Sir Moyle FINCH (Bt.)

Born: ABT 1550, Eastwell, Kent, England

Died: 18 Dec 1614

Buried: Eastwell, Kent, England

Father: Thomas FINCH (Sir)

Mother: Catherine MOYLE

Married: Elizabeth HENEAGE (C. Winchelsea) 4 Nov 1572


1. Anne FINCH

2. Thomas FINCH (1º E. Winchelsea)

3. Theophilus FINCH (Sir)

4. John FINCH

5. Francis FINCH

6. William FINCH

7. Robert FINCH

8. Catherine FINCH

9. Heneage FINCH (Sir Knight)

10. Elizabeth FINCH

The details in this biography come from the History of Parliament, a biographical dictionary of Members of the House of Commons.

Second but 1st surv. son of Sir Thomas Finch, and brother of Henry. Educ. G. Inn 1568. m. by 1573, Elizabeth (d. 1634), dau. and h. of Thomas Heneage of Copthall, Essex. Suc. family 1563. Kntd. 1585; cr. Bt. 1611. Dep. (to fa.-in-law) treasurer defence forces at Tilbury 1588; col. ft. reg. 1588; steward, duchy of Lancaster lands in Essex 1591; ranger, Waltham forest, Essex; j.p. Kent, Suss. from c.1583; sheriff, Kent 1596-7, 1606-7; chief steward, lands of St. Augustine's priory, Canterbury 1603.

Finch first entered Parliament at a by-election for Weymouth and Melcombe Regis, through the influence of Francis Russell, 2nd Earl of Bedford, who had campaigned with his father at St. Quentin in 1557. He left no mark upon the known surviving records of this Parliament. In 1593 he was elected knight of the shire for Kent, being named to committees on privileges and returns (26 Feb), recusancy (28 Feb), rogues (12 Mar) and spinners and weavers (26 Mar). As a knight of the shire he might also have served on the subsidy committee (26 Feb), a committee on a legal matter (9 Mar) and a committee on kerseys (23 Mar).

Though he did not stand at the 1597 general election Finch had a ‘cause’ in that Parliament, namely, his longstanding dispute with Thomas Throckmorton over Ravenstone manor, the Heneage estate in Buckinghamshire. His, Throckmorton's and William Brooke, Baron Cobham's counsel were to be heard in the House on 12 Dec 1597. As it happened, an unexpected vacancy arose in the county representation just before Christmas when Lord Cobham died from wounds received in a duel. Finch now determined to stand, no doubt to steal a march on Throckmorton, who was precluded from membership by reason of his Catholicism. Sir Moyle and Lady Finch canvassed the county gentry and compiled at least one list of supporters among those lower orders qualified to vote, such as the dockyard officials, gunners, boatswains and tailors. However, in the end, Finch withdrew in favour of Percival Hart. A fuller account appears in the Kent constituency article, but Finch's own version of the agreement, in a badly written copy, has survived and deserves its place here:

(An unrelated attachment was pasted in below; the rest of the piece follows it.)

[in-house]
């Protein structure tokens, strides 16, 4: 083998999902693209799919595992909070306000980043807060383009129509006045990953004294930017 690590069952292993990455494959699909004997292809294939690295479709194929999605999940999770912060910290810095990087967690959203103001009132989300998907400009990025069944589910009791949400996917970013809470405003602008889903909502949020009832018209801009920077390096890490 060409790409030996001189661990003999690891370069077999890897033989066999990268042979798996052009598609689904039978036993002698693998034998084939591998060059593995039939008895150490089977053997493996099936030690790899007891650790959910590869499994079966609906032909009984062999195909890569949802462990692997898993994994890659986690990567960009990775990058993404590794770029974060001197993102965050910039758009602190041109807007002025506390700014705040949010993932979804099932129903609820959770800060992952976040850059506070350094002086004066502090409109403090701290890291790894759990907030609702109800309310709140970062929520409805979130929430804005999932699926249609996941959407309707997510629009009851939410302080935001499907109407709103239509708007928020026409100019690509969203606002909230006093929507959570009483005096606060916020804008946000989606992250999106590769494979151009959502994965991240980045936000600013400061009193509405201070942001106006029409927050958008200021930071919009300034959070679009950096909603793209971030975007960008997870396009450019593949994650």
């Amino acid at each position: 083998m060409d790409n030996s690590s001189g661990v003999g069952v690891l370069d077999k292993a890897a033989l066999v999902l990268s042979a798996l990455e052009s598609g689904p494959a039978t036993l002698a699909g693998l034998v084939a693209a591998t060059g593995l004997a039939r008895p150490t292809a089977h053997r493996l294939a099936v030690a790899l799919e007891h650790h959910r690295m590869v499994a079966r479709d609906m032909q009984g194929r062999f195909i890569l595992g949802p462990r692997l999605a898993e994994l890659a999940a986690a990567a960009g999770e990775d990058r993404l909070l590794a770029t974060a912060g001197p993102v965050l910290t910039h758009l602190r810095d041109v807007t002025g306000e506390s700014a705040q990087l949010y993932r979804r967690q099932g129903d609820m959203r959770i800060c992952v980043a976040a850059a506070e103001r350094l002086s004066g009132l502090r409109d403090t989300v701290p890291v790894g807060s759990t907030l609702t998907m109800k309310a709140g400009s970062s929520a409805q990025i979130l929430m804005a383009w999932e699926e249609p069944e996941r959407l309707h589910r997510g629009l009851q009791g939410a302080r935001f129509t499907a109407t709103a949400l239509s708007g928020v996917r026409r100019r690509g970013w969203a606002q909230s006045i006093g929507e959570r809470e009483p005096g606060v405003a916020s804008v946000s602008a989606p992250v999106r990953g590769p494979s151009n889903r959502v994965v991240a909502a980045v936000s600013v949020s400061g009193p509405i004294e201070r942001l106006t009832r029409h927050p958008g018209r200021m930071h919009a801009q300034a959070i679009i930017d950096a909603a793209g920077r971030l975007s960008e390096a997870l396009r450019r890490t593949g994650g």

'BEF my lord of Essex and Mr. Controller [William Knollys], Mr. Harte and [I] be agreed: that if my cause in Parliament receive not ... by arbitrament, then Mr. Harte is to give it over unto me: if my cause to receive end by arbitrament, as will now presently appear, then in regard I was the last parliament knight for [the] shire, and the cause being satisfied for which I did seek the same, now ... I shall be contented that Mr. Harte shall be chosen. So that whichsoever of us it shall fall to according to this agreement there shall [be] no need that the country should be troubled whereof I am very careful, and therefore desirous that knowledge may be given to all my friends with all possible speed that I pray them to stay at home.

Moyle Fynche'

The Ravenstone manor business was, in Sir John Popham's words, the subject of ‘long argument at the bar and bench’, and was eventually, in 1600, referred ‘to all the judges of England’.

In 1601 Finch was returned for Winchelsea, whence the family came, and which, with an ingenious change of spelling, was to provide the name of the earldom held by his descendants. In this Parliament Finch served on committees concerned with the penal laws (2 Nov), order of parliamentary business (3 Nov), the abbreviation of the Michaelmas law term (11 Nov), private bills (14, 23 Nov, 3 Dec), clothworkers (18 Nov), the government of the city of London (4 Dec) and local county bills (1, 5 Dec). As Member for Winchelsea, he may have attended a committee for the Severn harbour (22 Nov). He is not known to have spoken in Parliament.

Finch was one of the knights of the canopy at Queen Elizabeth's funeral. He died 18 Dec 1614, having made his will the previous May, and was buried at Eastwell. Lady Finch ‘the richest widow in England’ and future Countess of Winchilsea, was sole executrix.

After Sir Moyle's death Elizabeth and her sons made considerable efforts to have the family's status elevated. On 8 Jul 1623 Elizabeth was created a peeress as Viscountess Maidstone. She was further elevated to Countess of Winchilsea on 12 Jul 1628; the titles devolving upon her male heirs.

Elizabeth Heneage's youngest son Sir Heneage Finch became Speaker of the House of Commons (1626-1631). His son Heneage (b. 1621 - d. 1682), served as Lord Chancellor and was created Earl of Nottingham in 1681 just a year before his death. The Earl's eldest son Daniel Finch (b. 1647 - d. 1730) succeeded him as the 2nd earl, whilst his fourth son Heneage Finch (b. 1649 - d. 1719) was created Earl of Aylesford in 1714.

Elizabeth Heneage's eldest son Thomas, became the Earl of Winchilsea (sometimes listed as the 1st Earl). His son, Heneage Finch, 3rd Earl of Winchilsea, outlived his own son William Finch, Viscount Maidstone (b. ABT 1656 - d. 1672) and he was succeeded by his grandson, the Viscount's son, Charles. When Charles died without issue of his own, he was succeeded as the 5th earl by his uncle Heneage (b. 1673 - d. 1726). He was the husband of the poet Anne Finch, Countess of Winchilsea (b. 1661 - d. 1720). Upon the 5th earl's death without issue the title passed to his half-brother John Finch.

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